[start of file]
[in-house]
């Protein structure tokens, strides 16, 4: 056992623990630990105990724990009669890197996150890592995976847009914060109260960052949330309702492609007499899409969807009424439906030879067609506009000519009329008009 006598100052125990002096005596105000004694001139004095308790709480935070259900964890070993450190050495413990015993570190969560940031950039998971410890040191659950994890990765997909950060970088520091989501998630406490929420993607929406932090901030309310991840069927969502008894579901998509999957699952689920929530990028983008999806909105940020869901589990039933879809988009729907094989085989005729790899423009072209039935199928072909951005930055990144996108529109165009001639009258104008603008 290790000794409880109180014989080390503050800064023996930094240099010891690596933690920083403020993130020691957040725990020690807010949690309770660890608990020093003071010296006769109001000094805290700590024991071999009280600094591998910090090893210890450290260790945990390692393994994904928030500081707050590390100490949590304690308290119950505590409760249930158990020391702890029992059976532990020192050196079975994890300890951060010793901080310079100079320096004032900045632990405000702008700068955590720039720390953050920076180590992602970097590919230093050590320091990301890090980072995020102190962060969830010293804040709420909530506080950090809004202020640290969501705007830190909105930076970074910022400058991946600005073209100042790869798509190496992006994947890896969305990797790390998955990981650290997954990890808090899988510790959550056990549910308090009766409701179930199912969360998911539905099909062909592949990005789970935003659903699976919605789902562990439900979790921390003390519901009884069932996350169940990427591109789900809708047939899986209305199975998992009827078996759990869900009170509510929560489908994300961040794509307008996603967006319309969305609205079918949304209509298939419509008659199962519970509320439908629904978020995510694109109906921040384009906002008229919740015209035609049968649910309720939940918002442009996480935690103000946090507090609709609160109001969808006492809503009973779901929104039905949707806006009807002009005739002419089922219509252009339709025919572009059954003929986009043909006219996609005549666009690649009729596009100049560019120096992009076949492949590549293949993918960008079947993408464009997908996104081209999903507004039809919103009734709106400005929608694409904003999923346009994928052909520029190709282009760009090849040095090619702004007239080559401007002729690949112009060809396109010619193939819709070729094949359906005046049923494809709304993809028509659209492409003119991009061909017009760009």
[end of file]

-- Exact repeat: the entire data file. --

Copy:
[in-house]
């Protein structure tokens, strides 16, 4: 056992623990630990105990724990009669890197996150890592995976847009914060109260960052949330309702492609007499899409969807009424439906030879067609506009000519009329008009 006598100052125990002096005596105000004694001139004095308790709480935070259900964890070993450190050495413990015993570190969560940031950039998971410890040191659950994890990765997909950060970088520091989501998630406490929420993607929406932090901030309310991840069927969502008894579901998509999957699952689920929530990028983008999806909105940020869901589990039933879809988009729907094989085989005729790899423009072209039935199928072909951005930055990144996108529109165009001639009258104008603008 290790000794409880109180014989080390503050800064023996930094240099010891690596933690920083403020993130020691957040725990020690807010949690309770660890608990020093003071010296006769109001000094805290700590024991071999009280600094591998910090090893210890450290260790945990390692393994994904928030500081707050590390100490949590304690308290119950505590409760249930158990020391702890029992059976532990020192050196079975994890300890951060010793901080310079100079320096004032900045632990405000702008700068955590720039720390953050920076180590992602970097590919230093050590320091990301890090980072995020102190962060969830010293804040709420909530506080950090809004202020640290969501705007830190909105930076970074910022400058991946600005073209100042790869798509190496992006994947890896969305990797790390998955990981650290997954990890808090899988510790959550056990549910308090009766409701179930199912969360998911539905099909062909592949990005789970935003659903699976919605789902562990439900979790921390003390519901009884069932996350169940990427591109789900809708047939899986209305199975998992009827078996759990869900009170509510929560489908994300961040794509307008996603967006319309969305609205079918949304209509298939419509008659199962519970509320439908629904978020995510694109109906921040384009906002008229919740015209035609049968649910309720939940918002442009996480935690103000946090507090609709609160109001969808006492809503009973779901929104039905949707806006009807002009005739002419089922219509252009339709025919572009059954003929986009043909006219996609005549666009690649009729596009100049560019120096992009076949492949590549293949993918960008079947993408464009997908996104081209999903507004039809919103009734709106400005929608694409904003999923346009994928052909520029190709282009760009090849040095090619702004007239080559401007002729690949112009060809396109010619193939819709070729094949359906005046049923494809709304993809028509659209492409003119991009061909017009760009």